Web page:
But his vehemence against Disney puzzles me a bit, tho it does not strike me as entirely unjustified. I've never visited any Disney amusement park, and I feel no urge to attempt such a visit. The crowds for one thing, the expense for another. The shallow, sanitized presentation of "good and evil", the clean, fashionably color-matched costumes, the chasm between what the public sees and what the staff see...
Hmm...perhaps I do understand Tolkien's vehemence? 
Quotatio…

Maps &c. for 'The Hobbit'

"I have redrawn (as far as I am capable) one or two of the amateur illustrations of the 'home manuscript', conceiving that they might serve as endpapers, frontispiece or what not. I think on the whole such things, if they were better, might be an improvement. But it may be impossible at this stage, and in any case they are not very good and might be technically unsuited. It would be kind if you would return the rejected." 
This is the earliest reference I have seen to The Hobbit. Humphrey Carpenter notes that C. S. Lewis had read an early text of the book in 1932, though it was still lacking the final chapters. The completed typescript was sent to Allen & Unwin Publishers on October 3, 1936. By the time of this letter, January 4, 1937, the book had been accepted for publication and Tolkien was attempting to provide maps and illustrations. 
At least five years had passed to this point in the life of Bilbo Baggins. Probably that many more years stewing and brewing on…

Such a mad hobby!

"I have done done some touches to my nonsense fairy language - to its improvement. I often long to work at it and don't let myself 'cause though I love it so it does seem such a mad hobby!"

Tolkien's "mad hobby" was at the very core, the foundation of all his wild success in The Hobbit and The Lord of the Rings. Without the hours spent (stolen from other more "normal" obligations and responsibilities) he might never have written anything at all, at least anything that endures to the present as popular and well-known.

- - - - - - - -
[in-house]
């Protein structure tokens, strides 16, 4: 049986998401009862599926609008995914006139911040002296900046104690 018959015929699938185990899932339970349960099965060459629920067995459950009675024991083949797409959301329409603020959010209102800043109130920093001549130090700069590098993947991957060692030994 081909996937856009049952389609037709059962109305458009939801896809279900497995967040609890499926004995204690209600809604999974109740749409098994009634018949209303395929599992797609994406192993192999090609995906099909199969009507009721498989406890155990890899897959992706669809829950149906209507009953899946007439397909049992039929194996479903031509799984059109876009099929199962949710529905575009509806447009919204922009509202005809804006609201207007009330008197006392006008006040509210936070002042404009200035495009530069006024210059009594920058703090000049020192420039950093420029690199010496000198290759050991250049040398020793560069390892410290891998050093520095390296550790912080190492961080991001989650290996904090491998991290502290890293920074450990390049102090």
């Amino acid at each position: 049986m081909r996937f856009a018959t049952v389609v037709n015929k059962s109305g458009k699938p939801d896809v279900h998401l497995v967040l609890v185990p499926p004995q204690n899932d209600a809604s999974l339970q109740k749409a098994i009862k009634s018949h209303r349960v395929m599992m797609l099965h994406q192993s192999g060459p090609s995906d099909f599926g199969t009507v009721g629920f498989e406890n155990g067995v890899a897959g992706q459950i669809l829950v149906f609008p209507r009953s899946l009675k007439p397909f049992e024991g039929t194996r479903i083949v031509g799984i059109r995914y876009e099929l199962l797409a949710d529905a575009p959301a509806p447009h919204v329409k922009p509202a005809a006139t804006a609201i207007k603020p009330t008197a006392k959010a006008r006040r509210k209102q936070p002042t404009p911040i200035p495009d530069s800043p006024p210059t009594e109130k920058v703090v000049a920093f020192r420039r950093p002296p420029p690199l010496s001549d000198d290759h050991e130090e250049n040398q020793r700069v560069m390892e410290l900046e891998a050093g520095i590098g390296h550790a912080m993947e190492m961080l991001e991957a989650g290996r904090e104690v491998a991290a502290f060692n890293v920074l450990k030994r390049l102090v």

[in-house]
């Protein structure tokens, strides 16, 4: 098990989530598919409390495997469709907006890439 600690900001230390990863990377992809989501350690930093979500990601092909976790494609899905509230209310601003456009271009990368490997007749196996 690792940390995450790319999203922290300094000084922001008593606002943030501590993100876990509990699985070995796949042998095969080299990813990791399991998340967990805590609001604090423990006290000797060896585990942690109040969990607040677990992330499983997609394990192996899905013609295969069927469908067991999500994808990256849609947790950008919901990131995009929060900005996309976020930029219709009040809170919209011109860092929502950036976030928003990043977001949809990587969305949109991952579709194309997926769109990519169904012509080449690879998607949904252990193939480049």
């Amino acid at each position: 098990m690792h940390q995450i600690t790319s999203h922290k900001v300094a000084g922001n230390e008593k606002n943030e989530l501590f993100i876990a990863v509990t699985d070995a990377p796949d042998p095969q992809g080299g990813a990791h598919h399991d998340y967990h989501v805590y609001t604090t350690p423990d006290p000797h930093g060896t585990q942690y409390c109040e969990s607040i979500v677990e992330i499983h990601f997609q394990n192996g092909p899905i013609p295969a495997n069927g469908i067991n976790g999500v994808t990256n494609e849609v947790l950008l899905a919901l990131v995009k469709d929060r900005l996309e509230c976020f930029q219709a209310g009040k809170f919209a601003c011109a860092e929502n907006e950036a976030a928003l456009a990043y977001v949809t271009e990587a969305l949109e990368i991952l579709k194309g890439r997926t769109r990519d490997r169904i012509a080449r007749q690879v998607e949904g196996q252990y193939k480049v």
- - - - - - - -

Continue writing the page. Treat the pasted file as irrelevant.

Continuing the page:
This gives me faint hope, or justification, for the time I spend on seemingly useless endeavors. I enjoy organizing my digital music, cataloging wild plants, hand-coding HTML and CAD...and posting Tolkien quotes! 
Will it all pay? How will it benefit me or others? 
I don't know. 
Sometimes joy is hard to define or categorize. 
Sometimes joy sneaks up on a person. 
Quotation from The Letters of J. R. R. Tolkien, # 4, page 8.

On the art and practice of writing

"I found not being able to use a pen or a pencil as defeating as the loss of her beak would be to a hen."

For several weeks, near the end of his life, Tolkien was unable to use his right arm. He had been used to spending hours each day writing...writing poetry, stories and novels...writing letters for business...corresponding with family and friends. 
I often imagine myself writing as diligently, as "old fashioned", as Tolkien. I can see myself sitting at a rolltop desk or finely crafted secretary, smoking a pipe, serenely composing a handwritten letter to my children, or drafting another chapter for my next novel. I can imagine Tolkien feeling joy as he writes. 
But it's not me. I don't enjoy writing by hand, at least not after a paragraph or so. For me, handwriting is for note taking, or rough drafts (short rough drafts). 
But I greatly admire Tolkien for his ability in, and dependence upon, handwritten letters and documents. 
Quote from The Letters of J. …

Tolkien and The TCBS: Some Spark Of Fire

Tolkien and The TCBS: Some Spark Of FireIn 1911, John Ronald Reuel Tolkien was about 19 years old. He and three friends, Rob Gilson, Geoffrey Smith and Christopher Wiseman formed themselves into an unofficial and semi-secret society. They referred to their group as "the T.C.B.S.", standing for "Tea Club and Barrovian Society". (They had a fondness for having tea in their school's library, without permission, and in Barrow's Store near the school.)The four friends kept closely in touch, and in December 1914 they held a "council" at Wiseman's home in London. The group shared ideals and mutual encouragement, and Tolkien found himself inspired to begin to devote much energy toward writing poetry.Scarcely six months later, Wiseman was in the Navy, and Gilson, Smith and Tolkien found themselves in different parts of the Somme just as the Allied offensive of July 1, 1914 was beginning.Rob Gilson was killed in action on that day.Two years later Tolkie…